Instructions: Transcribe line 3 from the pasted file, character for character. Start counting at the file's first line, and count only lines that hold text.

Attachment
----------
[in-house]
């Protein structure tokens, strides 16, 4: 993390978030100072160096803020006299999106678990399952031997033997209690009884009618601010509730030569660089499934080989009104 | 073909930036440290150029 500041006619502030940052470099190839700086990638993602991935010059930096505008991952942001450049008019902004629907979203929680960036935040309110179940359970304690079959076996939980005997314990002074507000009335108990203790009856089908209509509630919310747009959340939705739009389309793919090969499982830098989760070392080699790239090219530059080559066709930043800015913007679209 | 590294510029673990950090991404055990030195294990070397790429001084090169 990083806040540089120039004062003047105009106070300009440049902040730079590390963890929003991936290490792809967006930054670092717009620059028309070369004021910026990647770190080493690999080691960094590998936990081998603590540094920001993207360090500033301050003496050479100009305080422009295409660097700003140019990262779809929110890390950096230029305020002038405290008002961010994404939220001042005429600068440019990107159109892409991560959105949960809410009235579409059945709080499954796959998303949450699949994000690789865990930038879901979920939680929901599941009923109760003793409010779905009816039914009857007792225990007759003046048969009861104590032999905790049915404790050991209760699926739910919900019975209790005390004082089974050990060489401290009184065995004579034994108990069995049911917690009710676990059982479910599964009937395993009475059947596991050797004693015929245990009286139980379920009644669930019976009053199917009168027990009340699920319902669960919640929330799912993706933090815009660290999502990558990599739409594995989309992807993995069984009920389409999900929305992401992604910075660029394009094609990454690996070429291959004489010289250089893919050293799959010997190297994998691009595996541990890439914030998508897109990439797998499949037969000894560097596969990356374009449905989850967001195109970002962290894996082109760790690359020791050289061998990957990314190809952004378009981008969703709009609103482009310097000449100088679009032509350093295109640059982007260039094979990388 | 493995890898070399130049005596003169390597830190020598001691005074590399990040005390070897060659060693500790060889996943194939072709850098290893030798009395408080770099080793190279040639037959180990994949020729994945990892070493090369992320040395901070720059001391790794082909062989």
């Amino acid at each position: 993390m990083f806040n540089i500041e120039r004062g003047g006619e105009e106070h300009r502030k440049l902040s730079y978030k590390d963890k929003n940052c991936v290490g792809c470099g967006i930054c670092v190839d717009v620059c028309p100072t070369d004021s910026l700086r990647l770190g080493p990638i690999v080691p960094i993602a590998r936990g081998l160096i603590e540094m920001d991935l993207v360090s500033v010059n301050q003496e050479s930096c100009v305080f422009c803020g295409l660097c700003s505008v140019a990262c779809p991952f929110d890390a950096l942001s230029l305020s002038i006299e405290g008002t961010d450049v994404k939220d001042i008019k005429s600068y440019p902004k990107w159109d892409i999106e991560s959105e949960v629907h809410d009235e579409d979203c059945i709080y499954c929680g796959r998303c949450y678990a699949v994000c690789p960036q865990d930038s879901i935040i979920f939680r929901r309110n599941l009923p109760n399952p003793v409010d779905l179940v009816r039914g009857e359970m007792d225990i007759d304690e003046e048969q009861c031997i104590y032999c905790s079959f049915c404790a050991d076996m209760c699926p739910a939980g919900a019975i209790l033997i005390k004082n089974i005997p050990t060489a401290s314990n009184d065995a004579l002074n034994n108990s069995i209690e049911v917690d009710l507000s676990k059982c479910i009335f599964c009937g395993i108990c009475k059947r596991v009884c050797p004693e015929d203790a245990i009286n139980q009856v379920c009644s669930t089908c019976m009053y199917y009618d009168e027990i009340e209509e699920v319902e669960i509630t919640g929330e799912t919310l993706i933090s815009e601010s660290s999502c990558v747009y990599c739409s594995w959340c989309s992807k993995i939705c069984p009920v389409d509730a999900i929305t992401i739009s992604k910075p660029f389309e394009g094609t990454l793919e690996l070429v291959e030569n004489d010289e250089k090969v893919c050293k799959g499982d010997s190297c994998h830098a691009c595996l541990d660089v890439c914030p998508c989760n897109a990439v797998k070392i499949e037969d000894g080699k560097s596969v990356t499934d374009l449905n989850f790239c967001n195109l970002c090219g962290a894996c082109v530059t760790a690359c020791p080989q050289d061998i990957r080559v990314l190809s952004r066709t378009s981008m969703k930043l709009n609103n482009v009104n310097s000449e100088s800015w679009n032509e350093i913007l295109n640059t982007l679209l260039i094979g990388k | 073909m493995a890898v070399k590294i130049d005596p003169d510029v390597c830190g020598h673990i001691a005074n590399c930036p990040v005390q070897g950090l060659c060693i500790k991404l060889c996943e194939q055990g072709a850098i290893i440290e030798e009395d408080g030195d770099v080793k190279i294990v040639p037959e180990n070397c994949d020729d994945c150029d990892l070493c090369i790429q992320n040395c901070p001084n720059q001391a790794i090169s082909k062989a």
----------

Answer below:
């Amino acid at each position: 993390m990083f806040n540089i500041e120039r004062g003047g006619e105009e106070h300009r502030k440049l902040s730079y978030k590390d963890k929003n940052c991936v290490g792809c470099g967006i930054c670092v190839d717009v620059c028309p100072t070369d004021s910026l700086r990647l770190g080493p990638i690999v080691p960094i993602a590998r936990g081998l160096i603590e540094m920001d991935l993207v360090s500033v010059n301050q003496e050479s930096c100009v305080f422009c803020g295409l660097c700003s505008v140019a990262c779809p991952f929110d890390a950096l942001s230029l305020s002038i006299e405290g008002t961010d450049v994404k939220d001042i008019k005429s600068y440019p902004k990107w159109d892409i999106e991560s959105e949960v629907h809410d009235e579409d979203c059945i709080y499954c929680g796959r998303c949450y678990a699949v994000c690789p960036q865990d930038s879901i935040i979920f939680r929901r309110n599941l009923p109760n399952p003793v409010d779905l179940v009816r039914g009857e359970m007792d225990i007759d304690e003046e048969q009861c031997i104590y032999c905790s079959f049915c404790a050991d076996m209760c699926p739910a939980g919900a019975i209790l033997i005390k004082n089974i005997p050990t060489a401290s314990n009184d065995a004579l002074n034994n108990s069995i209690e049911v917690d009710l507000s676990k059982c479910i009335f599964c009937g395993i108990c009475k059947r596991v009884c050797p004693e015929d203790a245990i009286n139980q009856v379920c009644s669930t089908c019976m009053y199917y009618d009168e027990i009340e209509e699920v319902e669960i509630t919640g929330e799912t919310l993706i933090s815009e601010s660290s999502c990558v747009y990599c739409s594995w959340c989309s992807k993995i939705c069984p009920v389409d509730a999900i929305t992401i739009s992604k910075p660029f389309e394009g094609t990454l793919e690996l070429v291959e030569n004489d010289e250089k090969v893919c050293k799959g499982d010997s190297c994998h830098a691009c595996l541990d660089v890439c914030p998508c989760n897109a990439v797998k070392i499949e037969d000894g080699k560097s596969v990356t499934d374009l449905n989850f790239c967001n195109l970002c090219g962290a894996c082109v530059t760790a690359c020791p080989q050289d061998i990957r080559v990314l190809s952004r066709t378009s981008m969703k930043l709009n609103n482009v009104n310097s000449e100088s800015w679009n032509e350093i913007l295109n640059t982007l679209l260039i094979g990388k | 073909m493995a890898v070399k590294i130049d005596p003169d510029v390597c830190g020598h673990i001691a005074n590399c930036p990040v005390q070897g950090l060659c060693i500790k991404l060889c996943e194939q055990g072709a850098i290893i440290e030798e009395d408080g030195d770099v080793k190279i294990v040639p037959e180990n070397c994949d020729d994945c150029d990892l070493c090369i790429q992320n040395c901070p001084n720059q001391a790794i090169s082909k062989a």